The Majorelle Gardens may well be one of those places you have to see before you die, at least if you like colour and light and plants.
On my previous visit it was December and eight in the morning and I had the place almost entirely to myself. This time it is April and high season and the place is absolutely heaving with people. The funny thing is that if you sit still in one spot, for example to write your journal by the side of the lily pool, you vanish. People seem simply to forget that you are there, after an initial glance that is sometime accompanied, I think, by a fleeting look of incomprehension. What on Earth is he doing?
Then it becomes possible to just watch the extraordinary antics and vast diversity of the people passing by. The shapes and sizes, the way they stop to look at the water lilies, the children much more interested in the frogs, fish and terrapins. One pair of young French girls was tearing around screaming. Maman -- absolutely typical, stick thin, cropped hair -- called them aside and explained that the garden was a quiet place, tranquil and calm, and that the girls should be a little better behaved. It was such a reasonable request. The girls complied. Maman and I exchanged a knowing look.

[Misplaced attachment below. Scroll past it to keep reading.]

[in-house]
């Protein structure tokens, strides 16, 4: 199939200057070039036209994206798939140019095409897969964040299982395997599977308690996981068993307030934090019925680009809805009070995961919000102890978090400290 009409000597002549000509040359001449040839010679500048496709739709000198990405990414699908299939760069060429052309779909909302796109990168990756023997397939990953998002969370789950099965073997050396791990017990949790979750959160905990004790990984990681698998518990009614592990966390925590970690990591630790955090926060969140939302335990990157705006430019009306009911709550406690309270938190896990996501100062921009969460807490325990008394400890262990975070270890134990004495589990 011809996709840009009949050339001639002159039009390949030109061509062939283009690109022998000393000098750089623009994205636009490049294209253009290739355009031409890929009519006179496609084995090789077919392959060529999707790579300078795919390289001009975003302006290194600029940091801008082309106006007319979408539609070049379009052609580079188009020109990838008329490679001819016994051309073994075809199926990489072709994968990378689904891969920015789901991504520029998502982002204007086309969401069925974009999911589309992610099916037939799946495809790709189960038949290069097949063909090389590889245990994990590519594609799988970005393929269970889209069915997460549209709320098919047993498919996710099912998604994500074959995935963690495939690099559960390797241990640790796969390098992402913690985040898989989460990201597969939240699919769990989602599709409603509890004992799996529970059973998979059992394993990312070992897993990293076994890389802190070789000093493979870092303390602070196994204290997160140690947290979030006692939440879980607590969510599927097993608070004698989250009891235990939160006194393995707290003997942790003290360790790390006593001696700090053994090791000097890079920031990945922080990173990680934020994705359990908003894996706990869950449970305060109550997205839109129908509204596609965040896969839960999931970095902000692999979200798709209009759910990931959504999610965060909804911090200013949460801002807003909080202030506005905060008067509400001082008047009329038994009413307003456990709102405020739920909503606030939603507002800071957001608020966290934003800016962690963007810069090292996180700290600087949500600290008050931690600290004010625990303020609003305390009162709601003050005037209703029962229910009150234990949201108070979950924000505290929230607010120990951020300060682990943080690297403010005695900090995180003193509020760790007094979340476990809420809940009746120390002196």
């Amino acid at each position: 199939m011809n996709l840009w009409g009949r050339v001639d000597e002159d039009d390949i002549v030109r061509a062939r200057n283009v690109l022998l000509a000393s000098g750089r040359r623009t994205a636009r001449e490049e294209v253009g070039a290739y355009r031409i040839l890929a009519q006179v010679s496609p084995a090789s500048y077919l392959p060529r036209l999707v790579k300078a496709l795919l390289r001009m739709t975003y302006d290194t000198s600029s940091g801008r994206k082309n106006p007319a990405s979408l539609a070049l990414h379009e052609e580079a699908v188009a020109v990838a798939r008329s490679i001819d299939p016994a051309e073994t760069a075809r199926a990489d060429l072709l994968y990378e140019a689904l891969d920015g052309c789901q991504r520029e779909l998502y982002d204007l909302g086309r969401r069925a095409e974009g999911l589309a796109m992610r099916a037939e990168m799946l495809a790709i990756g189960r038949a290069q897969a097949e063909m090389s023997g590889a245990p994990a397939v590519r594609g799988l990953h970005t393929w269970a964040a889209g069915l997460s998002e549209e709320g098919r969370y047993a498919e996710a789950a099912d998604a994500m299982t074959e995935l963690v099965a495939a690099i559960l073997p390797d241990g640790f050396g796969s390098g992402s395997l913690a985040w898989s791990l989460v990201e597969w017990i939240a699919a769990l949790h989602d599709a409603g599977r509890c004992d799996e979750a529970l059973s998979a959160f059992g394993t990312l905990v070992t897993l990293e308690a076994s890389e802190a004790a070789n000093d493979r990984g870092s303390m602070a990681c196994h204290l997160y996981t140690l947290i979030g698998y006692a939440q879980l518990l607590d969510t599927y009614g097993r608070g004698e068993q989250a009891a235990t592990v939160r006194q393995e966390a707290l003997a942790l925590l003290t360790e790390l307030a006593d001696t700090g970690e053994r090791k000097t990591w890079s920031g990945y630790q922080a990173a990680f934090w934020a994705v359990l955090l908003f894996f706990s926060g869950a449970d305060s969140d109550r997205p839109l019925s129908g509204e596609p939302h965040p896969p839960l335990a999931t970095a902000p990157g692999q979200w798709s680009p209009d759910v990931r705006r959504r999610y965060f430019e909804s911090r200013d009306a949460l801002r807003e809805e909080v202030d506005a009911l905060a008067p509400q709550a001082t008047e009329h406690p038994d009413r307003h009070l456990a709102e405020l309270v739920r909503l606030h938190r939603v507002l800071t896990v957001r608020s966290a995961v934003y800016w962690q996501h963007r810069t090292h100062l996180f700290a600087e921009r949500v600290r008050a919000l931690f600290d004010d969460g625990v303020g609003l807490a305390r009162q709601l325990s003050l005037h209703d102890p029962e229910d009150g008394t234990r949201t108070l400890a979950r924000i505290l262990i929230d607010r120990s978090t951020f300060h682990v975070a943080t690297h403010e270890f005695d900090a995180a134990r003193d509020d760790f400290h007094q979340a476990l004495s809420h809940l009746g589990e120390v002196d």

I conceived two pieces of photographic art. One would be a video of individual leaves or bits of plants waving very gently and often, by the very nature of the garden, moving into and out of spots of sunlight. The other of people photographing the garden, from a locked-off camera, fading into each other with moments of emptiness, rather like the way waves of visitors arrive at a given spot. Then, having conceived the works, the true stroke of genius: we apply for a grant to execute them, having no intention ever to do so. It exposes the hollow core at the heart of the art grant world.
We walked back from Majorelle and got pretty lost in the Medina, probably walking twice as far as we needed to. Exhausted back to the Riad.